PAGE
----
Bessie Lawsom





Interviewer: Miss Irene Robertson

Person interviewed: Bessie Lawsom,

Helena, Arkansas

Age: 76

[Date Stamp: MAY 31 1938]





"I was born in Georgia. My mama was brought from Virginia to one of

the Carolina states, then to Georgia. She was sold twice. I don't

recollect but one of her masters. I heard her speak of Master

Bracknell. His wife, now I remember her well. She nursed me. I was

sickly and they needed her to work in the crop so bad. She done had a

baby leetle older than I was, so I nursed one breast and Jim the

other. She raised me and Jim together. Mama was name Sallie and papa

Mathew Bracknell. They called him Mat Bracknell. I don't know my

master's name. They had other children.



"Me and Jim dug wells out in the yard and buried all the little ducks

and chickens and made graves. We had a regular burying ground we made.

They treated us pretty good as fur as I knowed. I never heard mama

complain. She lived till I was forty years old. Papa died a few years

after freedom. He had typhoid fever. He was great to fish. I believe

now he got some bad water to drink out fishing. There was six of us

and three half children. I'm the onliest one living as I knows of. One

sister died in 1923 in Atlanta. She come to see me. She lived with big

rich folks there. She was a white man's girl. She never had so much

bad luck as we dark skin children the way it was. My papa had to go to

war with some of Master Bracknell's kin folks, maybe his wife's kin

folks, and they took him to wait on them at the battle-fields. Some

soldiers camped by at the last of the war. They stole her out. She

went to take something to a sick widow woman for old mistress. She

never got back for a week. She said she was so scared and one day when

her man, the man that claimed her, went off on a scout trip she asked

a man, seemed to be a big boss, could she go to that thicket and get

some black gum toothbrushes. He let her ride a little old broken down

horse out there. She had a bridle but she was bare back. She come home

through the pasture and one of the colored boys took the horse back

nearly to the camps and turned him loose. 'Fo'e my own papa got back

she had a white chile. Master Bracknell was proud of her. Papa didn't

make no difference in her and his children. After the War he bought a

whole bolt of cloth when he went to town. Mama would make us all a

dress alike. The Yankees whooped mama at their camp. She said she was

afraid to try to get away and that come in her mind. Old mistress

thought that widow woman was keeping her to wait on her and take care

of her small children. She wasn't uneasy and they took care of me.



"I don't recollect freedom. I heard mama say a drove come by and ask

her to come go to Atlanta; they said Yankees give 'em Atlanta. She

said she knowed if she went off papa wouldn't know where she was. She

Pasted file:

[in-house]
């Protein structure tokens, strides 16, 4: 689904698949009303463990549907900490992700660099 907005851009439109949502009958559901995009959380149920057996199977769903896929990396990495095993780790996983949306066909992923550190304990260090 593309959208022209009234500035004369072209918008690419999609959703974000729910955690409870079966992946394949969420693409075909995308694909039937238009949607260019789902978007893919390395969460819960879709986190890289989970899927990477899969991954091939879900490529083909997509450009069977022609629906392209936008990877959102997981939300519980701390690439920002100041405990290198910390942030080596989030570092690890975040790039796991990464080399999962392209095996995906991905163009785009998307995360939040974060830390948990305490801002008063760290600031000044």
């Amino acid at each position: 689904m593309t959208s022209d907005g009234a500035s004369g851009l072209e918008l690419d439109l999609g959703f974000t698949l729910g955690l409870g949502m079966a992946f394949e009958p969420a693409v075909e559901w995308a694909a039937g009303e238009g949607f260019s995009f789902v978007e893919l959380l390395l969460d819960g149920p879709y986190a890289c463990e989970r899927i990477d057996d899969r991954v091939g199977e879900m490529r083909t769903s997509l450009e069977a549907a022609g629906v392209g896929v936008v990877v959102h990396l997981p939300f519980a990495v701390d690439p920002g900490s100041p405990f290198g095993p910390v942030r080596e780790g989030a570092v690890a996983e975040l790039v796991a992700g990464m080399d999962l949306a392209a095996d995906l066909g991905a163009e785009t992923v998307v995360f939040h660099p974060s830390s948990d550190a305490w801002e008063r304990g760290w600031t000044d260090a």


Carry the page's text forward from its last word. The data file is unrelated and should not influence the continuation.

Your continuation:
told 'em she had two young children she couldn't leave. They went on.

She told old mistress and she said she done right not to go.



"The Yankees stole mama's feather bed. Old mistress had great big high

feather beds and big pillows. Mama had a bed in a shed room open out

on the back piazza. They put them big beds across their horses and

some took pillows and down the road they went. It was cold and the

ground froze. They made cotton beds then and the Yankees done got all

the geese and chickens. They nearly starved. The Yankees took all the

cows and stock.



"Master Bracknell was cripple. He had a store at Cross Roads. It was

twenty-five miles from Marietta, Georgia. They never troubled him like

they did old mistress. She was scared of them. She knowed if they come

and caught her gone they would set fire to the house. No, they never

burned nothing on our place but they did some in sight. I can remember

seeing big fires about at night and day time too.



"We lived on Master Bracknell's place till I was eight years old and

my sister five. We come to South, Alabama, then to Mississippi and

then up the river to Helena. I married in Jackson, Mississippi. A

white boy married us. We lived on his place and he was going to

preach. He wasn't a preacher then. Richard Moore was his name. It took

him several weeks to learn what to say. He practiced on us. He thought

a heap of me and he ask Jesse if he could marry us. He brought us a

big fine cake his mother cooked for us when he come. My husband named

Jesse Lawsom. He was raised in Louisiana. We lived together till he

died. My mother went blind before she died. His mother lived there,

then we took care of them and after he died his mother lived with me.

Now I lives with this niece here some and my daughter in Jackson. I

had fourteen children. I just got one left and grandchildren I go to

see. I make the rounds. Some of 'em good and some of them ain't no

account at tall.



"I used to take advice. They get up and leave the place. They don't

want old folks to advise 'em. If they can't get their price they sit

around and go hungry. They won't work for what I used to be glad to

get. I keep my girl on the right path and that is all I can do. My

niece don't work out but her husband works on the farm all the time.

She helps him. They go out and live till the work is done. He is off

now ploughing. Times is fast sure as you born, girl. Faster 'an ever I

seen."





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